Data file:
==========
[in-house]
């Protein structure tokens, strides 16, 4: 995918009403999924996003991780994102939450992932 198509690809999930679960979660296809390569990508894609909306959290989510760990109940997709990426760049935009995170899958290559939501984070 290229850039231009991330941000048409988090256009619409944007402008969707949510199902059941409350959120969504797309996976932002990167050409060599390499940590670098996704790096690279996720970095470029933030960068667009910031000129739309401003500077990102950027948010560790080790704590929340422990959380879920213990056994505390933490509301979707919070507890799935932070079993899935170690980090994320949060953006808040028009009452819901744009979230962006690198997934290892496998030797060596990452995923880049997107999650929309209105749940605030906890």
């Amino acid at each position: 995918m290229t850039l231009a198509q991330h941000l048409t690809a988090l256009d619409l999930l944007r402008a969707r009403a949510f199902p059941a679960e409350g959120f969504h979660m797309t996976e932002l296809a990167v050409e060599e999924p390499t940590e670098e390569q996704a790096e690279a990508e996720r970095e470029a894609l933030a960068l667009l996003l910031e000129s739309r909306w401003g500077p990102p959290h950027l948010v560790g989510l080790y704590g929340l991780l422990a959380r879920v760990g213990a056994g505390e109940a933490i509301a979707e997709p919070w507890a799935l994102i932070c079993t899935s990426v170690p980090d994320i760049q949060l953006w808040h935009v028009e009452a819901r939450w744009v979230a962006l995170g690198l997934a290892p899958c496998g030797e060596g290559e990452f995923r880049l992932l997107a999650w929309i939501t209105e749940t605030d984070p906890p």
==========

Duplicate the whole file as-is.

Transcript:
[in-house]
């Protein structure tokens, strides 16, 4: 995918009403999924996003991780994102939450992932 198509690809999930679960979660296809390569990508894609909306959290989510760990109940997709990426760049935009995170899958290559939501984070 290229850039231009991330941000048409988090256009619409944007402008969707949510199902059941409350959120969504797309996976932002990167050409060599390499940590670098996704790096690279996720970095470029933030960068667009910031000129739309401003500077990102950027948010560790080790704590929340422990959380879920213990056994505390933490509301979707919070507890799935932070079993899935170690980090994320949060953006808040028009009452819901744009979230962006690198997934290892496998030797060596990452995923880049997107999650929309209105749940605030906890």
């Amino acid at each position: 995918m290229t850039l231009a198509q991330h941000l048409t690809a988090l256009d619409l999930l944007r402008a969707r009403a949510f199902p059941a679960e409350g959120f969504h979660m797309t996976e932002l296809a990167v050409e060599e999924p390499t940590e670098e390569q996704a790096e690279a990508e996720r970095e470029a894609l933030a960068l667009l996003l910031e000129s739309r909306w401003g500077p990102p959290h950027l948010v560790g989510l080790y704590g929340l991780l422990a959380r879920v760990g213990a056994g505390e109940a933490i509301a979707e997709p919070w507890a799935l994102i932070c079993t899935s990426v170690p980090d994320i760049q949060l953006w808040h935009v028009e009452a819901r939450w744009v979230a962006l995170g690198l997934a290892p899958c496998g030797e060596g290559e990452f995923r880049l992932l997107a999650w929309i939501t209105e749940t605030d984070p906890p």